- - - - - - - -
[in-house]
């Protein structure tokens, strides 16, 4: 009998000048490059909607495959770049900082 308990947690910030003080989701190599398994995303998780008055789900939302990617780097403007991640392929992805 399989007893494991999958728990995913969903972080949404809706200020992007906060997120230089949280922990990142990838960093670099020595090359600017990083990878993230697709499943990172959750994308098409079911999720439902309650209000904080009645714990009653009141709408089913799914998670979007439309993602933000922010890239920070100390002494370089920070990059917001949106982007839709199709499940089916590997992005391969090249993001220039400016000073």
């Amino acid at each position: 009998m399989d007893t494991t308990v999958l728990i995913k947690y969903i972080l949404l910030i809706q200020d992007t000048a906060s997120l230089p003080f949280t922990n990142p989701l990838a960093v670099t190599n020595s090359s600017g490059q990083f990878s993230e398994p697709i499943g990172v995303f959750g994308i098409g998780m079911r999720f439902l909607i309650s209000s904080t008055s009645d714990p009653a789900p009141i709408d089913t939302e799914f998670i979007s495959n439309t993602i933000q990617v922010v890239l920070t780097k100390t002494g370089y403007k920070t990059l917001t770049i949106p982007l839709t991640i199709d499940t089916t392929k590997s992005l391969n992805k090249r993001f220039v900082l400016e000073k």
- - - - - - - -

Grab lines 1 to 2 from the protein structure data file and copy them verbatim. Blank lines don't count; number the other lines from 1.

[in-house]
């Protein structure tokens, strides 16, 4: 009998000048490059909607495959770049900082 308990947690910030003080989701190599398994995303998780008055789900939302990617780097403007991640392929992805 399989007893494991999958728990995913969903972080949404809706200020992007906060997120230089949280922990990142990838960093670099020595090359600017990083990878993230697709499943990172959750994308098409079911999720439902309650209000904080009645714990009653009141709408089913799914998670979007439309993602933000922010890239920070100390002494370089920070990059917001949106982007839709199709499940089916590997992005391969090249993001220039400016000073």